Sunday, September 2, 2012

Farmers' visit at Savera Farms

Earlier this summer, the Krishi Vigyan Kendra (KVK) Kundrakudi center at Sivaganga expressed an interest in visiting Savera Farms. We were delighted when the KVK staff brought along 16 local farmers from the Sivaganga district. Each district in the country has a KVK and they strive to help farmers with exposure visits to farms embracing precision farming, latest agricultural practices etc, training rural youth, facilitating extension programs and knowledge transfer.

With the KVK staff and local farmers
The focus of their visit to Savera Farms was primarily on our Mango UHD and Moringa plantations. Most of the farmers who visited were traditional farmers but showed interest in embracing precision farming and modern methods of cultivation. Some of them were astonished on seeing the close spacing of Mango plots. A lot of questions were asked on the pruning method of mango which indicated they were interested in knowing more about this innovative method of cultivation.

 Farmers inspecting Mango saplings

Phase 1 UHD Mango plots at Savera Farms

Drip system was another area with a lot of queries. The drip design was explained and why we chose to do things the way we did, relative to the tank (minimizing risk in case one of the bores goes dry in future) and four control valves (controlling water in each direction for ease of operation)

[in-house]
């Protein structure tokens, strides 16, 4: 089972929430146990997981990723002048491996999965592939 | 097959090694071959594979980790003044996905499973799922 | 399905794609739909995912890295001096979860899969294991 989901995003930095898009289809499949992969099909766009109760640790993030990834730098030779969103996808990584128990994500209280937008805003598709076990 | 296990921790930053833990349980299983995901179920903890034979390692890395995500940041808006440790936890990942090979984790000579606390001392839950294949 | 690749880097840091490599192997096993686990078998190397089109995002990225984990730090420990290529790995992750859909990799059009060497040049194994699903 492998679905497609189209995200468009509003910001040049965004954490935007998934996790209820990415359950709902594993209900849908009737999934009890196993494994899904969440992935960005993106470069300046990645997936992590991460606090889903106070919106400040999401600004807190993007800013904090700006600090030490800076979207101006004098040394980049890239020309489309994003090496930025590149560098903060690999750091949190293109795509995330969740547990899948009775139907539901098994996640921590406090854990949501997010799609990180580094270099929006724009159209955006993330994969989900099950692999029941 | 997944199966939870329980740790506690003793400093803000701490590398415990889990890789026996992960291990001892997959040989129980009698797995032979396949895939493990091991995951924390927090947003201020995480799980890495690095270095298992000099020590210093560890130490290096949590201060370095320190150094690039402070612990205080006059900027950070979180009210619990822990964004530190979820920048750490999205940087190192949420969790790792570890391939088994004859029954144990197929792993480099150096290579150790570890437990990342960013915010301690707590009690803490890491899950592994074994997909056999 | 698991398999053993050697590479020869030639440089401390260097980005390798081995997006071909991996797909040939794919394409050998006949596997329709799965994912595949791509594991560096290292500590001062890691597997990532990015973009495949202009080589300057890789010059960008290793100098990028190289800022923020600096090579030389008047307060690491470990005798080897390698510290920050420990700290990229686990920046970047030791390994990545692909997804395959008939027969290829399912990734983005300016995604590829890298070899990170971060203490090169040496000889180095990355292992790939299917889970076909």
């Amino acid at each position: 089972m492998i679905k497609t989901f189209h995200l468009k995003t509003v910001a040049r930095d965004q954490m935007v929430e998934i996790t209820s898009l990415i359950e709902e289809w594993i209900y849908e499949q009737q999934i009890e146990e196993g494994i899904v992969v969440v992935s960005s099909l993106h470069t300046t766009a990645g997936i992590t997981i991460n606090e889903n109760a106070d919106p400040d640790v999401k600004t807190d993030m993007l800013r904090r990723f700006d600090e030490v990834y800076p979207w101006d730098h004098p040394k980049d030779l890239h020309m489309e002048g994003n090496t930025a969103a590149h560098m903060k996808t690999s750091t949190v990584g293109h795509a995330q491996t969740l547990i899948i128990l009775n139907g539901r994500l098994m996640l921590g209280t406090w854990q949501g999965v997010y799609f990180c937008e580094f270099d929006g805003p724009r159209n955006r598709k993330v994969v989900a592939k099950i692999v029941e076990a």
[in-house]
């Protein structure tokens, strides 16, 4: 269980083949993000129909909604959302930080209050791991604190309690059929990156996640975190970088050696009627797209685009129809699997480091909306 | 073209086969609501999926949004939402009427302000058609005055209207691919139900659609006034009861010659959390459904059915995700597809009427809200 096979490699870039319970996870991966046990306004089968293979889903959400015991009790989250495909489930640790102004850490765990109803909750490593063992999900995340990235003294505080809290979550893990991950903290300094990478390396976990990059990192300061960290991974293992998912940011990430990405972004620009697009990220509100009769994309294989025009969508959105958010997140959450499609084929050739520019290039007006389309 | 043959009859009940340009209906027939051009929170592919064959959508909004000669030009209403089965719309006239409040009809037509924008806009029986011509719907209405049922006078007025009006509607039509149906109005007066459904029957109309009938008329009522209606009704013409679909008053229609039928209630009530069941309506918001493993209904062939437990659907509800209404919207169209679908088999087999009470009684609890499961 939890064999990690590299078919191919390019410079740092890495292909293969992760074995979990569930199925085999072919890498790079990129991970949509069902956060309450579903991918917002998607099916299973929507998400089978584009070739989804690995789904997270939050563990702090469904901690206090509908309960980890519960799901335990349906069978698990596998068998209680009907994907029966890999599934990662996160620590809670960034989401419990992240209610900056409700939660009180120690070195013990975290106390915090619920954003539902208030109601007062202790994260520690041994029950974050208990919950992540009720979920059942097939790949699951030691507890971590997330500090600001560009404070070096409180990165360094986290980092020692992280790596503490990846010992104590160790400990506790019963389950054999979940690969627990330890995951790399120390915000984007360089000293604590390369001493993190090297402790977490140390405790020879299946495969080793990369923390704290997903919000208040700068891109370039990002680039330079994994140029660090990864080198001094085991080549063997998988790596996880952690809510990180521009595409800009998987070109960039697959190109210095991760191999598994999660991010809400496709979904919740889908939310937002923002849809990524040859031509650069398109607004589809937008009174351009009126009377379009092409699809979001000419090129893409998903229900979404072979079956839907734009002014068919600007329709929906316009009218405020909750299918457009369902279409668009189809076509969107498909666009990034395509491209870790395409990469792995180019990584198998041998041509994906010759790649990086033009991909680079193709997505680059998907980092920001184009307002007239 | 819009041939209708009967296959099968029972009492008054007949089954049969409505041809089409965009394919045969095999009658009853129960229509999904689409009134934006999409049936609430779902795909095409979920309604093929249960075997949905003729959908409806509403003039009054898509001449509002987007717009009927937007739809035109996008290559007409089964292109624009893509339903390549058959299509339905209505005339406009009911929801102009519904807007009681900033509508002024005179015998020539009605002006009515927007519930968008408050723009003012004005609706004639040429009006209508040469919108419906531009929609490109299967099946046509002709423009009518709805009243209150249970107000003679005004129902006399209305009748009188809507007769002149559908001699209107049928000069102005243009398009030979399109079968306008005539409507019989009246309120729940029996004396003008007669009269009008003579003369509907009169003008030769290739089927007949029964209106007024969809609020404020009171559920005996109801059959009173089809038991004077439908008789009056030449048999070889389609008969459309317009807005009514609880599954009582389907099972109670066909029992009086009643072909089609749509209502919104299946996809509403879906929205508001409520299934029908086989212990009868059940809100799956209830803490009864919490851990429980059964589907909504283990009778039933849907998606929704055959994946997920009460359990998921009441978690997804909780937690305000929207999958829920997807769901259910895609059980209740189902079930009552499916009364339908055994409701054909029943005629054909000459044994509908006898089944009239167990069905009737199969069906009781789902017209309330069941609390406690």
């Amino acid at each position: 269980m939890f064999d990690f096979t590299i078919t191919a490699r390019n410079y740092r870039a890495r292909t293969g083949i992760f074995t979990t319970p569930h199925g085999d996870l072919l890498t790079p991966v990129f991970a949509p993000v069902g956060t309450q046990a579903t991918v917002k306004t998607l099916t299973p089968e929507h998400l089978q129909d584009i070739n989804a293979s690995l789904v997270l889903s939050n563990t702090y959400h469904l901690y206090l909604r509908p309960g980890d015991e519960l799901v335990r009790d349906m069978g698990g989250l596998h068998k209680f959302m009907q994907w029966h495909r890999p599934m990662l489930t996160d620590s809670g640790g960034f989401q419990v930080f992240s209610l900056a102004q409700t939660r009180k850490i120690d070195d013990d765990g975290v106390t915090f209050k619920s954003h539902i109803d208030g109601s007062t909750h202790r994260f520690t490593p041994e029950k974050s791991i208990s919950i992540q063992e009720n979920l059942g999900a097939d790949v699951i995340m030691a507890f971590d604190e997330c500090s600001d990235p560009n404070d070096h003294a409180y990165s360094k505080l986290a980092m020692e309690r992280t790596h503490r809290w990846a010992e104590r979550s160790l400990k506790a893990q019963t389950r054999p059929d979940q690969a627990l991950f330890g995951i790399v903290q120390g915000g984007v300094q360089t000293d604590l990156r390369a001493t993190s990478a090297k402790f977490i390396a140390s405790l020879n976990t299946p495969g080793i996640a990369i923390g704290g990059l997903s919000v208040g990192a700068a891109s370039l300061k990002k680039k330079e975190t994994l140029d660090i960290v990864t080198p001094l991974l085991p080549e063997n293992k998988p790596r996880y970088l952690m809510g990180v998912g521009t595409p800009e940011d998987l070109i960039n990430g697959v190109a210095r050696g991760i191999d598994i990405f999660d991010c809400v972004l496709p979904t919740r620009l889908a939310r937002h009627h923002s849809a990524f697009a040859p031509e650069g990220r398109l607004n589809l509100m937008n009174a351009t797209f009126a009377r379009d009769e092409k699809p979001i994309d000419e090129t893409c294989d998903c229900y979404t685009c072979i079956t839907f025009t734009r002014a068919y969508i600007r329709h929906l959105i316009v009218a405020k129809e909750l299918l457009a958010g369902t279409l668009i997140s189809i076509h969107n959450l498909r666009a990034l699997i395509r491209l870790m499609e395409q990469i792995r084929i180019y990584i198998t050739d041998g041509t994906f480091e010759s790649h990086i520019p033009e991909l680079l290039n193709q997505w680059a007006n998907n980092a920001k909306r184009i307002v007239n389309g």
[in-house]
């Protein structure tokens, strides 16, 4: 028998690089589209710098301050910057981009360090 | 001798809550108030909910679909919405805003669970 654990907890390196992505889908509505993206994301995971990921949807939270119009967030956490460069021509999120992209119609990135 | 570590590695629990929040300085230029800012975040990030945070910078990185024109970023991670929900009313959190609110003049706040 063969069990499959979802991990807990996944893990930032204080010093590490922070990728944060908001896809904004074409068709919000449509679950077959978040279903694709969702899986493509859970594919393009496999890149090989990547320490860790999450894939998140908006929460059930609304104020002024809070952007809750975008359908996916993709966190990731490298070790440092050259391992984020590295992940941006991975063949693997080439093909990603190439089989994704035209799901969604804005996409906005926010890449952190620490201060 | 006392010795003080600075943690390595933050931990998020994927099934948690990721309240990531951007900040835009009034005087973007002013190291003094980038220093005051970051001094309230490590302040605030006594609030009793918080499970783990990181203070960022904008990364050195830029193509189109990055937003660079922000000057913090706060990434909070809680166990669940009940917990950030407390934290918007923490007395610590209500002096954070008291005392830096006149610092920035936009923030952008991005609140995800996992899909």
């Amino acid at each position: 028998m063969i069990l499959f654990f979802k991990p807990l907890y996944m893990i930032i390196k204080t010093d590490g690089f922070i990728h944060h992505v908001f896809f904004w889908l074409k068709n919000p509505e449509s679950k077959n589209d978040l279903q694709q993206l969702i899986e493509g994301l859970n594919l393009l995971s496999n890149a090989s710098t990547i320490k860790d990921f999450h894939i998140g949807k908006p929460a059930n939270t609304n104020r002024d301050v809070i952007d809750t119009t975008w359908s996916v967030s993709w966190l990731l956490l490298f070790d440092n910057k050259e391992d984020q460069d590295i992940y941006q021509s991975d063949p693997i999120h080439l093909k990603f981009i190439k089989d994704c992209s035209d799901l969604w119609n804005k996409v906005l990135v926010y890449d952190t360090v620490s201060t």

Discussing drip irrigation techniques

At the drip system, explaining the different filters


Group inspecting Morgina plantation

It was humbling to share our knowledge with these 3rd/4th generation farmers and we really hope this visit can catalyze a change in the way they view and perform agriculture. Sivaganga is not known for flourishing agriculture due to various reasons like climate, lack of agri-promotion, migrant population etc. However, I think the biggest compliment we have come across yet was by the KVK convener, who told the farmers that Savera Farms was an example of 'Israel' right here in Sivaganga. The climate can be merciless, soil is not exactly the most fertile, water availability is about average and yet we were able to transform this landscape (with about 5 palm trees at the time of purchase of land) into a patch of greenery. Come September, we will be able to extend the green-cover into our second phase.